Melasma Removal

Melasma, a brown, tan, or grayish/black skin discoloration, is usually found on sun-exposed areas of the face, including cheeks, forehead, nose, chin, jaw line and upper lip. Per the Advanced Laser and Skin Center, melasma affects an estimated 6 million people in the United States. This condition is not dangerous, but it can cause embarrassment and discomfort. Although there is no real cure for this skin disorder, treatments are available that can lessen the visibility of the pigmentation.


Melasma is a common skin disorder frequently associated with the female hormones estrogen and progesterone. It is a very prevalent skin condition for women who are pregnant, taking oral contraception, or women who are taking hormone replacement therapy during menopause. Sun exposure is also strongly associated with melasma.

Skin Cells

After its initial appearance, the discoloration tends to fade over a three- to four-month period. Because the discoloration is on surface skin cells, if left alone and not exacerbated by sun exposure, melasma tends to live a short life. However, melasma becomes permanent if the discolored area splits, allowing the pigmented cells to go deeper into the skin or dermal layers. If this occurs, response to conventional treatments is not as favorable.

Topical Treatments

Melasma is a difficult condition to manage, but skin bleachers, chemical peels, and laser skin resurfacing all have shown positive results. You need to discuss your condition with your doctor and decide on the right method of treatment for you. Over-the-counter bleaching creams are usually well tolerated and may gradually lighten melasma over a few months; however, they are not very effective. Prescription bleaching creams are often more effective but may also result in redness, drying and peeling.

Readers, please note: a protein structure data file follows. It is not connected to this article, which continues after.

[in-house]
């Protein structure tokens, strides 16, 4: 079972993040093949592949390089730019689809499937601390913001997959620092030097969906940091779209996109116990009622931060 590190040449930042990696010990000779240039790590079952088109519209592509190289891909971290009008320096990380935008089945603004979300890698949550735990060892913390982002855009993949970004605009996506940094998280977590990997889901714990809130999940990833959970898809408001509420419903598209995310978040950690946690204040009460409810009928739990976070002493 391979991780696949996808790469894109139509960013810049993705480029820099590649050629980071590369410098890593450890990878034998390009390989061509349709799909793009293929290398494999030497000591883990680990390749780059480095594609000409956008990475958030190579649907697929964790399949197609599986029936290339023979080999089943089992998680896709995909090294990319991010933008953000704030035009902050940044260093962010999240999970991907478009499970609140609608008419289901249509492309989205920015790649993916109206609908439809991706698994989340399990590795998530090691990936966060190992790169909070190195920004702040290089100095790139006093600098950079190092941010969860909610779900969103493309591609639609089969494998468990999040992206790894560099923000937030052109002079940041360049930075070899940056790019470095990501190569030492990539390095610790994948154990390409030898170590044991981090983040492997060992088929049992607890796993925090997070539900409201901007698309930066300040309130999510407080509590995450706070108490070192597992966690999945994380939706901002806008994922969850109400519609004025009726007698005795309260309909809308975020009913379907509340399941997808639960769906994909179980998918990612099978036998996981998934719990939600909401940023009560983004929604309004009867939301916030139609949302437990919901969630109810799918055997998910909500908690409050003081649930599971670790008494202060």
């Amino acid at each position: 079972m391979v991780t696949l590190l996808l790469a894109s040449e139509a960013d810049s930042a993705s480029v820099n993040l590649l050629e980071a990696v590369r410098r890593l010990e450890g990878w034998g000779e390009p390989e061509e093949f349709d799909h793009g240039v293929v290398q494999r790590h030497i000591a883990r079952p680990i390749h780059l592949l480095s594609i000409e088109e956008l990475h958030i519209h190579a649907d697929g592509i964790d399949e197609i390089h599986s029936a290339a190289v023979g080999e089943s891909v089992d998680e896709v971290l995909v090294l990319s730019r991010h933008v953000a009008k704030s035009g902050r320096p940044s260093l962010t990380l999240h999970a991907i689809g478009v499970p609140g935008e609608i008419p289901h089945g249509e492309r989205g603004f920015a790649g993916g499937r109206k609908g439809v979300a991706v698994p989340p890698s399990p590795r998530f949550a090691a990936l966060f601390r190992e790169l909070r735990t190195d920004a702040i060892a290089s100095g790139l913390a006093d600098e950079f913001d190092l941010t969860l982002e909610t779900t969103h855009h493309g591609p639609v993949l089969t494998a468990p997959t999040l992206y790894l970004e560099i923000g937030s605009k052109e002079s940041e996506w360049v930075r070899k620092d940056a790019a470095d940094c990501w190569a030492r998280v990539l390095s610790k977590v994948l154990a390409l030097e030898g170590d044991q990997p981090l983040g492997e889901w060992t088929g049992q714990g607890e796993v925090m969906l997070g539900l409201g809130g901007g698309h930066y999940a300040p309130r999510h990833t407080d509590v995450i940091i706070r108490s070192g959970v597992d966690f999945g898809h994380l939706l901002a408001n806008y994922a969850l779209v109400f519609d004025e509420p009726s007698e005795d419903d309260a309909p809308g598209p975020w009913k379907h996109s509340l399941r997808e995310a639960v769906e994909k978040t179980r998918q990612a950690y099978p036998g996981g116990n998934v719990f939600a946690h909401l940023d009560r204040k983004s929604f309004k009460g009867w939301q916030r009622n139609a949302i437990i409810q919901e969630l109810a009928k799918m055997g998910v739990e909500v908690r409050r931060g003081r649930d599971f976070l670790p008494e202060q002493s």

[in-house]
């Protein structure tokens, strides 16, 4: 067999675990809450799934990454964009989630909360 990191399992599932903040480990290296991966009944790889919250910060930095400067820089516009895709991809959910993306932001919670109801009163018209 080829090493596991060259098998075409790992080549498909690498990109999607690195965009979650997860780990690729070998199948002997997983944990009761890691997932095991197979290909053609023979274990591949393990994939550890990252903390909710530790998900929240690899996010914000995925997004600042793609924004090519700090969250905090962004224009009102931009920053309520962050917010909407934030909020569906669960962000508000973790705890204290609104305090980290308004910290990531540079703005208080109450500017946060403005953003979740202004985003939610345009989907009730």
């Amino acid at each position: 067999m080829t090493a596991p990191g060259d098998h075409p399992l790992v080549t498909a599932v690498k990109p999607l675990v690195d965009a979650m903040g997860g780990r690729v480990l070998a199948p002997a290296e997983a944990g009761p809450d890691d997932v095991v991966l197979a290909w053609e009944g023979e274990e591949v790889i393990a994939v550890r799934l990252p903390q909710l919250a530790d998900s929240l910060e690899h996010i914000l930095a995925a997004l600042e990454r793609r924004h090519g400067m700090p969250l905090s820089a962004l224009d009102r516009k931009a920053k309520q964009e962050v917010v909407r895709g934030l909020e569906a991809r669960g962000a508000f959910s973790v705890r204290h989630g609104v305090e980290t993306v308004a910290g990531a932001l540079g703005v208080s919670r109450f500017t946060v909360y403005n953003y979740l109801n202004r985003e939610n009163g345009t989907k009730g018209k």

Deeper Skin Treatments

Chemical peels are administered by a physician using a variety of different chemicals to remove the melasma. This process may smooth and firm the skin and may gradually lighten dark areas. Superficial peels are quite safe; however, you may need a few sessions before you notice any improvement. Deeper peels are more effective but require a longer recovery period.

Melasma can be burned off with a laser in just one treatment. Because laser resurfacing delivers a highly controlled treatment to the outer portion of the skin, you may experience some pain as well as redness and peeling. Scabs may even form in the days after the procedure.

Intense pulsed light therapy can smooth the skin and fade the melasma by delivering energy to both the superficial and deep layers of the skin. You may experience some pain during the procedure, but there is no recovery time. However, you may need multiple treatments to see any improvement.


Avoid sun exposure since this triggers a rise in the skin’s color pigments. If possible, avoid taking oral contraception regularly. Monitor your skin condition by keeping it well moisturized and using a sunscreen daily, and live a health lifestyle by eating a balanced diet and participating in routine physical activity.